This week, the hits kept on coming, first with the revelation that now ex-Republican Rep. Mark Foley sent inappropriate emails and instant messages to underage boys who served as pages in Congress, and then with the news that a California appeals court had ruled that the state could continue to bar same-sex marriages. The Foley debacle, of course, was seized on by anti-gay groups as proof that homosexuality is abhorrent. Of course, the bashing got renewed vigor, although all this sad situation really proves is that power corrupts, some men still behave like pigs, and parents must sadly remain warier than ever. Worse was the court ruling from California, which now tosses the marriage debate up to the state's Supreme Court and more likely back to the voters. Of course, it was these same California voters in 2000 who overwhelmingly passed Proposition 22, a ballot measure that said marriage was solely defined as the union of a man and a woman.
All this begs the question: How in the world do I raise my kids in a country that--for all intents and purposes, except in San Francisco, various parts of Manhattan and other major cities and Massachusetts and especially Provincetown in the summer--pretty much rejects the very structure of my entire life?
And that's without counting my mother, who, before our second son Alex was born to my partner in 2005 (I had had Louie first in 2002, using the same anonymous donor), managed to get out this classic line about how she wouldn't technically be his grandmother despite my immediate adoption of the baby under California law: "Well, she's having him and I don't even know the father." Apparently, biology is destiny.
Such intolerance used to bother me a whole lot less, and parrying it was almost enjoyable at times, most especially some of my mother's special zingers over the years. (My personal favorite was when I told her I was gay and she told me I "must be mistaken.") But maintaining a level of fuck-you bravado all the time, I had begun to worry, might not be the best way to be the best parent or to build the most healthy of families. Thus, I realized as I stared at that T-shirt intently, a solution was needed beyond angry slogans. I put down my $15 to buy it and this is the story of what happened next.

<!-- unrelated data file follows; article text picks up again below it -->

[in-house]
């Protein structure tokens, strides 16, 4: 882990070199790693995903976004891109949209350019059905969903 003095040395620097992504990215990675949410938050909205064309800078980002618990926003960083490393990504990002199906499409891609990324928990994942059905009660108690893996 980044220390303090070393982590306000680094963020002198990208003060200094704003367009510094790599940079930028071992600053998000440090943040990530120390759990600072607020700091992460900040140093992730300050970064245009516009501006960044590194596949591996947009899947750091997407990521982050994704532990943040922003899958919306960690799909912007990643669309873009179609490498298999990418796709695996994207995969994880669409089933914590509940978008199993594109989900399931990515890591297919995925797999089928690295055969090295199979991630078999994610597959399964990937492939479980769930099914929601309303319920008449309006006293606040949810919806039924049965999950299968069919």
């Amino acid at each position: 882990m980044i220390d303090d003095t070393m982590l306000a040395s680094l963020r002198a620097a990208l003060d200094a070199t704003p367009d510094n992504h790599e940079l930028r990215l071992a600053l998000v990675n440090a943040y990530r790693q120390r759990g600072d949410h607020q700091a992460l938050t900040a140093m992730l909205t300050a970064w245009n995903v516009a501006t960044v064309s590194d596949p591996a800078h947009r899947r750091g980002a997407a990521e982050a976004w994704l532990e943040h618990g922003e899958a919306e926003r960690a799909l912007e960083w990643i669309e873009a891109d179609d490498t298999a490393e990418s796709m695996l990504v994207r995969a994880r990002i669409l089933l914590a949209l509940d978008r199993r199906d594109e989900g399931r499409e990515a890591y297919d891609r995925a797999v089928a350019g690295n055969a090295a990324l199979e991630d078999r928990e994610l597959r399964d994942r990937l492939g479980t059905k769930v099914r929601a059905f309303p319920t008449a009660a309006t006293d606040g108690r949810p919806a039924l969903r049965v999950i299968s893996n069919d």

MORE TO COME . . .
About this column:
Here's the thing: I fell impossibly in love with the Internet from the minute I saw it in action in the early 1990s. From that moment on, I have studied it, analyzed it, reported on it, and, mostly, have not been without it as a part of my daily life since. If truth be told, it has been one of the more gratifying relationships I have ever had--interesting, challenging, ever-changing, and always new. And yet, I work for a publication, the Wall Street Journal, whose primary business is still print (you know, dead trees), and my only other writing venue has been books (even more dead trees). Thus, in the walk-the-talk spirit reporters like me always demand of their subjects, I think it's high time that I take an ax to a stand of virtual trees in the cyberforest by publishing this online-only serial, a real-time memoir which I am calling "The Louie Chronicles." Centered on the two major Louies in my life--my father who died of a brain aneurysm when I was five years old and my four-year-old son named after him--I hope it will prove to be a good way to write about what it means to be a parent in an era of breakthroughs and backlash. Because here's the other thing: I am gay. And while that might be no big deal in San Francisco where I live and where that classic line about being gay from "Seinfeld"--"not that there's anything wrong with that"--is the de facto city motto, we all know that gay marriage, families, and parenting sits right at the center of the whole noisy and nasty debate over cultural values that has been throttling this nation senseless for much too long now. I don't imagine anything I could come up with would make things any better--you know, the if-you'd-only-get-to-know-us-you'd-love-us philosophy--but I do hope you'll enjoy my stories. And, if you don't--and here's what I really love about the Internet--relief is just one click away. And how many things in life can you say that about?
-- Kara Swisher